|Shields Jr, Fletcher|
Submitted to: Society of Wetland Scientists
Publication Type: Abstract Only
Publication Acceptance Date: 10/10/2003
Publication Date: 10/17/2003
Citation: GREER, E., PEZESHKI, S.R., SHIELDS JR, F.D. GROWTH OF NATURALLY REGENERATED AND ARTIFICALLY PLANTED SALIX NIGRA (BLACK WILLOW). SOCIETY OF WETLAND SCIENTSTS. SOUTH CENTRAL CHAPTER FALL MEETING, UNIVERSITY OF OKLAHOMA BIOLOGICAL STATION, STUDENT PRESENTATION ABSTRACTS, 2003. MEETING HANDOUT.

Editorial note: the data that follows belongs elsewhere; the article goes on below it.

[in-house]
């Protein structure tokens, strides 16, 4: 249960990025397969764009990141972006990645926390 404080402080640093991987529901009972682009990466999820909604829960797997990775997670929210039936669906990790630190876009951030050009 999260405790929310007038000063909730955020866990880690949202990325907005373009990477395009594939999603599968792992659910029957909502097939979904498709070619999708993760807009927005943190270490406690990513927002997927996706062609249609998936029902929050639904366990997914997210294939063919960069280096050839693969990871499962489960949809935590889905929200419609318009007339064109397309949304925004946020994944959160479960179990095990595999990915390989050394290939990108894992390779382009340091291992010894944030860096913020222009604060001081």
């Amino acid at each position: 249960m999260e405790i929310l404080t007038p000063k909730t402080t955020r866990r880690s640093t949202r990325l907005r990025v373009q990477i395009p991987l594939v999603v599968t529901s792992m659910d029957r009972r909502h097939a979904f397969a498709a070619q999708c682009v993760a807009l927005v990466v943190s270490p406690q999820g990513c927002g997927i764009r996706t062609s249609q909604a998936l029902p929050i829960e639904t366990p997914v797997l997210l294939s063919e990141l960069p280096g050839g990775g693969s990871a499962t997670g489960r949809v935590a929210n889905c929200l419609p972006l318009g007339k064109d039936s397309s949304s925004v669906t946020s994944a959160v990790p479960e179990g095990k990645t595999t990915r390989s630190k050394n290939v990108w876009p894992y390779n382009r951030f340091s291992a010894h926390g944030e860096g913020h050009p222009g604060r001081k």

Technical Abstract: Planting of willow cuttings is one of the most widely practiced techniques for restoring stream corridors and riparian zones. More information is needed regarding long-term performance of planted cuttings. A field study was conducted to test the hypothesis that naturally regenerated plots of Salix nigra were outperforming plots of cuttings planted at roughly the same time as the natural plots. The study further considered if there were significant differences in environmental factors which might govern such responses. Three naturally regenerated plots were compared to three artificially planted plots, each containing eight trees, at Little Topashaw Creek, Mississippi. All plants were roughly two years old at the beginning of the study. Plant growth in natural plots was significantly higher than artificial plots (5.07 m and 2.28 m, respectively, p=0.0001). Soil samples indicated significant difference in percent silt between the two plot types (22.9% in natural vs 14.0% in artificially planted, p=0.03). Depth to the water table was shallower in natural plots compared to artificial plots (40.2 cm and 76.5 cm, respectively, p=0.03). Soil water potential values at 15, 30, and 60 cm depths did not show evidence of drought conditions at natural or artificial plots. Distance to creek was shorter and percent slope was lower at natural plots compared to artificial plots. Greater access to the water table and greater soil water holding capacity may be important factors in producing greater height growth of natural plots during the third growing season.